At first glance there seems very few basic facts (eg census, BMDs and parish registers) left to find out, in fact it is really just a question of finding Henry (and family) in the 1841 census and identifying where his first two children (Mary Ann and Harriet) were born and baptised. Given that Harriet is my 2x great-grandmother, I am quite keen to find out where she was born.

These few simple missing facts are indicators of a much more complicated situation with many unanswered questions and life changing events in a relatively short space of time. There is a five-year period (roughly speaking 1837 to 1842) where Henry’s life changed dramatically and it is these five years that I am really interested in.

In those five years the following events happened in Henry’s life and I would really like to find out more about them and the reasons behind what happened:

  1. In 1838 he was tried and convicted of larceny for which he served 12 months in prison.
  2. In 1840 he married Sarah LAY in Milton Next Gravesend, Kent.
  3. At some time between 1837 and 1840 Henry and Sarah had two children, one possibly before they married.
  4. At some time between 1840 and 1842 the family moved from Kent to Alton, Hampshire.

I would really like to get an accurate timeline of events and try to establish what were the reasons behind these events and whether there was any cause and effect between the events.

I would also like to find out as much as I can about Henry’s life in Alton and to some extent that of his children as well. One aspect that I really want to clarify is Henry’s occupation(s). At various times in his life Henry seems to have been employed as a chimney sweep, cutler and lodging house keeper and I would like to find out more about these, especially the lodging house keeper. What was the lodging house called? Was he there for long? Did he own the lodging house?

I can feel a research plan coming on

8 Jan

I am not quite sure why, but I am gravitating towards a full-blown research project on Henry SHORNDEN/WRIGHT, my 3x great-grandfather from Kent and Hampshire. I have written about Henry many times but there are still many unanswered questions. I feel it might be time to answer some of those questions.

It all started with me cancelling my plan (not that is was really anything more than an idea) to visit Carlisle, Cumbria in the next couple of months, because they haven’t finished re-building their record office yet. Carlisle can wait, what is more pressing is my need to use up the few days holiday that I still have left, before I lose them.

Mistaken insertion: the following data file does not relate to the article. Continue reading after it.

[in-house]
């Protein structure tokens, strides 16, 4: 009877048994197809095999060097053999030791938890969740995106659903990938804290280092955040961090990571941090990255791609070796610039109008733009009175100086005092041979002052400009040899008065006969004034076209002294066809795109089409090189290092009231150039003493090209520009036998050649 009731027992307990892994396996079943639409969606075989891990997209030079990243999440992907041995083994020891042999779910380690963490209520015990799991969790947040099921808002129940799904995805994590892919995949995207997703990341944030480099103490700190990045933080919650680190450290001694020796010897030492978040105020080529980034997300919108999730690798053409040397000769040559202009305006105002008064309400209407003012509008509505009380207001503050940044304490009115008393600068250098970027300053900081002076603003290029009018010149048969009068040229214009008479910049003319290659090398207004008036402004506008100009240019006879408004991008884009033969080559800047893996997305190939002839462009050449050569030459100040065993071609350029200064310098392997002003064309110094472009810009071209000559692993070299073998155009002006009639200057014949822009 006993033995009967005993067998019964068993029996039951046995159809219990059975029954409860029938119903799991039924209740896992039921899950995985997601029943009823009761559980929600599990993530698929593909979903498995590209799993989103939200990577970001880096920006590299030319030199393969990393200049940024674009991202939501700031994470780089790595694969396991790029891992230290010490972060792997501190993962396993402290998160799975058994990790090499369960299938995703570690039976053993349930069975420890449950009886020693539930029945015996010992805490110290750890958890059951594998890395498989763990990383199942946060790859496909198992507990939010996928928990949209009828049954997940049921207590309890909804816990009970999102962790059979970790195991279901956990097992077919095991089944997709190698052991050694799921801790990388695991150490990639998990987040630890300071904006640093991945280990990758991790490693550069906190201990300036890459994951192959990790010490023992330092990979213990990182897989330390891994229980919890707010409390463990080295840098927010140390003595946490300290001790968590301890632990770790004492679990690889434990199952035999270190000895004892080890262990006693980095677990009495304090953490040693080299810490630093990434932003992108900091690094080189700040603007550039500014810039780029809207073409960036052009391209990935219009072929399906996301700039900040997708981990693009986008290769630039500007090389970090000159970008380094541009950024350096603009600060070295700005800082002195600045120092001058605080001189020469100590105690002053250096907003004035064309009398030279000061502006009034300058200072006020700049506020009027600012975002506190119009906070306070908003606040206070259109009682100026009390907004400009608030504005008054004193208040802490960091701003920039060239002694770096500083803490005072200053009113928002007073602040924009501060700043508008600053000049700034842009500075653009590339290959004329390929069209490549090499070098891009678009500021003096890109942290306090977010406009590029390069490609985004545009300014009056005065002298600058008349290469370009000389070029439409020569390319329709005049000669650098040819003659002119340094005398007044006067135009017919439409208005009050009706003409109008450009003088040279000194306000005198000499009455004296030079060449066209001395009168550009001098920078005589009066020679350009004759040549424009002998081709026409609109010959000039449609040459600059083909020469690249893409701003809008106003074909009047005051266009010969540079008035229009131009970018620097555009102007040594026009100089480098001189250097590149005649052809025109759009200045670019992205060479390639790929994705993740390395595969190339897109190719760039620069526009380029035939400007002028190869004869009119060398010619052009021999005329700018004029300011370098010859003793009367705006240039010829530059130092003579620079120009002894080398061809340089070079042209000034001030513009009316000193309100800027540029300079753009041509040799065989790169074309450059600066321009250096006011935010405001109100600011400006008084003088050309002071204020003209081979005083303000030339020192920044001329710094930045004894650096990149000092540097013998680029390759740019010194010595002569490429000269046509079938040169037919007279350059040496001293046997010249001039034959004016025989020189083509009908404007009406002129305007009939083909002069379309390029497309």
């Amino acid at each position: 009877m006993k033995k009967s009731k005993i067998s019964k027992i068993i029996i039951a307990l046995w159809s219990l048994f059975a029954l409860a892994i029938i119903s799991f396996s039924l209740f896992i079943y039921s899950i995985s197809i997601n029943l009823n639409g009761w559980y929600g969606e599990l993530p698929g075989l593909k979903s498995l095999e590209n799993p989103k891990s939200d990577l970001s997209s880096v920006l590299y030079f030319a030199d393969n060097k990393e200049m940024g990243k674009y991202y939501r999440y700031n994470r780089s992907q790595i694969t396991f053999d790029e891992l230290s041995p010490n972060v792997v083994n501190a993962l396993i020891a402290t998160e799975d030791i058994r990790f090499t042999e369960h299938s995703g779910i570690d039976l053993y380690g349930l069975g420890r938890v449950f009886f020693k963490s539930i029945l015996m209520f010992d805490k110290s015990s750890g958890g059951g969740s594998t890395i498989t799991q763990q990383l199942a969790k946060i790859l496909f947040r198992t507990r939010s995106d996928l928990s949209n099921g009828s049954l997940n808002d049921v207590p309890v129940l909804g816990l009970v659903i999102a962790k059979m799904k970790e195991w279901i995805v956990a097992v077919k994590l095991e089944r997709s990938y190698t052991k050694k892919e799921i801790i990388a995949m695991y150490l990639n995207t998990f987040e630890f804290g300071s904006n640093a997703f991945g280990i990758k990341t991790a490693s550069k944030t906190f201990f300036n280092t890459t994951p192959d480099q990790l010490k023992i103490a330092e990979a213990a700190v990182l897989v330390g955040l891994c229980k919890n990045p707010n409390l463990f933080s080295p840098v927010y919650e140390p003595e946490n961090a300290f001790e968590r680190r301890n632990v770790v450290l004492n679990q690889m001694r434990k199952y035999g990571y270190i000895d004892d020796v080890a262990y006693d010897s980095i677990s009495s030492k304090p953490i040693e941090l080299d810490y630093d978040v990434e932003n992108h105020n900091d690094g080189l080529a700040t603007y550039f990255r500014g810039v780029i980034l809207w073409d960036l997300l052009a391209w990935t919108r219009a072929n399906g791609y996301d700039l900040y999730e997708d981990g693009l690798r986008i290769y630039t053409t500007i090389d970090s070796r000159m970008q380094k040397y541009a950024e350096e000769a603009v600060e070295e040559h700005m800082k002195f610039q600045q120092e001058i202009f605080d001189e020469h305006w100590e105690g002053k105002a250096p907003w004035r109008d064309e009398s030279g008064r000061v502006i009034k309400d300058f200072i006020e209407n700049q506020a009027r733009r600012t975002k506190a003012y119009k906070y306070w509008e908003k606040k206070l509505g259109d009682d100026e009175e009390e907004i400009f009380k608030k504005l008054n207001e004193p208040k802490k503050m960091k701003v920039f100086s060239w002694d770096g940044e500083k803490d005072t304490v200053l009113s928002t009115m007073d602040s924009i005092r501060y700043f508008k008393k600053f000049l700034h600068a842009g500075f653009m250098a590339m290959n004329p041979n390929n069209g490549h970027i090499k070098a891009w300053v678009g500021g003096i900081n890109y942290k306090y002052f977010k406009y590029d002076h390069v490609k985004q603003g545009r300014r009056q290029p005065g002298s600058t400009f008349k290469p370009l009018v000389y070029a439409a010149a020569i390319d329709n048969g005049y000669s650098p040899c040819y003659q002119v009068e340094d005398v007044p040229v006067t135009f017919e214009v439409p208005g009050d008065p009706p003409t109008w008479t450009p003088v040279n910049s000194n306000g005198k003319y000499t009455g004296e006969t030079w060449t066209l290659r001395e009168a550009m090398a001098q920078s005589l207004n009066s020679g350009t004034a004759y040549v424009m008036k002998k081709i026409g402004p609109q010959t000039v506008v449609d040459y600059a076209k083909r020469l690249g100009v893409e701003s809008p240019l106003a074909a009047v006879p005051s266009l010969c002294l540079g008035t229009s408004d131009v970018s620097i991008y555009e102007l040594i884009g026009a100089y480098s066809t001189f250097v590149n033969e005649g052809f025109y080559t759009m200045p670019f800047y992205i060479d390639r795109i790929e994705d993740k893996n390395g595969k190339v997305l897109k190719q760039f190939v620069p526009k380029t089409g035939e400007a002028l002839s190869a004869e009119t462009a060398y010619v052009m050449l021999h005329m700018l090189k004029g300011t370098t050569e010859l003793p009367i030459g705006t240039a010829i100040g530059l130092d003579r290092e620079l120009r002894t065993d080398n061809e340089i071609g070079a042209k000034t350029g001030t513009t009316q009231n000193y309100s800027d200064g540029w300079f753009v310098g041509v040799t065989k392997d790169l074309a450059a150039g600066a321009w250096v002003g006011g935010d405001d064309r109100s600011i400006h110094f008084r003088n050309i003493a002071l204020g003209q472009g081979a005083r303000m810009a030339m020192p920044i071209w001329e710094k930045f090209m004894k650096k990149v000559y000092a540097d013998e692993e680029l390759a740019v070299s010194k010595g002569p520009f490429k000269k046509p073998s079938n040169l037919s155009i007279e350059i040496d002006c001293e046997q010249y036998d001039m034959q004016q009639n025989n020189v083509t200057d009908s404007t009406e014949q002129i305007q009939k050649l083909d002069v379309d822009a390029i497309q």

Instead of taking a trip to the other end of the country I hope to take several shorter trips that can be completed in a day, mainly to archives and libraries but also to a church and cemetery or two.

The key destination will be Alton, Hampshire because this was where Henry WRIGHT (as he was then) spent most of his life. As well as exploring the town further, visiting the church and cemetery I also want to take advantage of the family history resources at The Curtis Museum. I might also need to fit in a visit to the Hampshire Record Office in Winchester, Hampshire.

The other destination will be Kent, probably both of the archives in Maidstone and Canterbury, and maybe a visit to Ospringe where Henry SHORNDEN (as he was then) was born, although the latter is probably not quite so important.

Now I need to start putting together a proper research plan, check the availability of resources, check travel arrangements and decide what I actually want to find out. Before I go anywhere though I need to sit down and update my family history database with as much information as possible from the sources I already have at hand, namely Henry’s will and whatever else I can find online.

Expect to hear lots more about Henry and his family over the coming weeks …